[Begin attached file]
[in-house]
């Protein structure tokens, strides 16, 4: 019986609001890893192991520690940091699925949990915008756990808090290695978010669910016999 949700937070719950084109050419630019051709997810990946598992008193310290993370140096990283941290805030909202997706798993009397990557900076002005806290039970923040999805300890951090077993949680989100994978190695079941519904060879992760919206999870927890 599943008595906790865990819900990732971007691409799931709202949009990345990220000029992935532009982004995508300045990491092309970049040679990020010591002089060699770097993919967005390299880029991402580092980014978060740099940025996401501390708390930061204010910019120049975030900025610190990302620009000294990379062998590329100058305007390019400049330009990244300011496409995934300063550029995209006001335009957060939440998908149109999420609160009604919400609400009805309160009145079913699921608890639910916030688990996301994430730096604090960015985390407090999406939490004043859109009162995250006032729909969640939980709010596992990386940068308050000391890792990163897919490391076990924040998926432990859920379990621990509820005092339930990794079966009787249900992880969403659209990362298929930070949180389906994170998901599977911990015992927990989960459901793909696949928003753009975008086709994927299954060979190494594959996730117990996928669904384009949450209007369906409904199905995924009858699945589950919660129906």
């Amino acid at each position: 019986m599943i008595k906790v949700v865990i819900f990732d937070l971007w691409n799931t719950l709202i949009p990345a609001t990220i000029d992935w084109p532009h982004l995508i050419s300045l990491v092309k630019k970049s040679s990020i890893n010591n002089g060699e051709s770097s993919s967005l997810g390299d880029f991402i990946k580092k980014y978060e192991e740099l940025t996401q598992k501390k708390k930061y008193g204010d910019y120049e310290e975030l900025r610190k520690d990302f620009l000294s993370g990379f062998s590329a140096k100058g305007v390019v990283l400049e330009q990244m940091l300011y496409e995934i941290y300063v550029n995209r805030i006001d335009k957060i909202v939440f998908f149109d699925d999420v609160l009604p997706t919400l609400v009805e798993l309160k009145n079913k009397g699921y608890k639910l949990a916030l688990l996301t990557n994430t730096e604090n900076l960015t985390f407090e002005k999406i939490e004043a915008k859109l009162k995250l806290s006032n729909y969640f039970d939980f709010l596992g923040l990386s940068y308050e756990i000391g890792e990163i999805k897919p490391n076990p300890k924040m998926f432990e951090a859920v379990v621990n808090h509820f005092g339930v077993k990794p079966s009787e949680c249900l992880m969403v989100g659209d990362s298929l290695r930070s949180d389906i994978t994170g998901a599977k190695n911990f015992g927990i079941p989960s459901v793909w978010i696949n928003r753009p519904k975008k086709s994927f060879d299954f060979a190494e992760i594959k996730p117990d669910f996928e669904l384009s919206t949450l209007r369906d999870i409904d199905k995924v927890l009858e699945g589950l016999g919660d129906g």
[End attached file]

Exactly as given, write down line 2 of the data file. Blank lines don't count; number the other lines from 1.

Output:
């Protein structure tokens, strides 16, 4: 019986609001890893192991520690940091699925949990915008756990808090290695978010669910016999 949700937070719950084109050419630019051709997810990946598992008193310290993370140096990283941290805030909202997706798993009397990557900076002005806290039970923040999805300890951090077993949680989100994978190695079941519904060879992760919206999870927890 599943008595906790865990819900990732971007691409799931709202949009990345990220000029992935532009982004995508300045990491092309970049040679990020010591002089060699770097993919967005390299880029991402580092980014978060740099940025996401501390708390930061204010910019120049975030900025610190990302620009000294990379062998590329100058305007390019400049330009990244300011496409995934300063550029995209006001335009957060939440998908149109999420609160009604919400609400009805309160009145079913699921608890639910916030688990996301994430730096604090960015985390407090999406939490004043859109009162995250006032729909969640939980709010596992990386940068308050000391890792990163897919490391076990924040998926432990859920379990621990509820005092339930990794079966009787249900992880969403659209990362298929930070949180389906994170998901599977911990015992927990989960459901793909696949928003753009975008086709994927299954060979190494594959996730117990996928669904384009949450209007369906409904199905995924009858699945589950919660129906």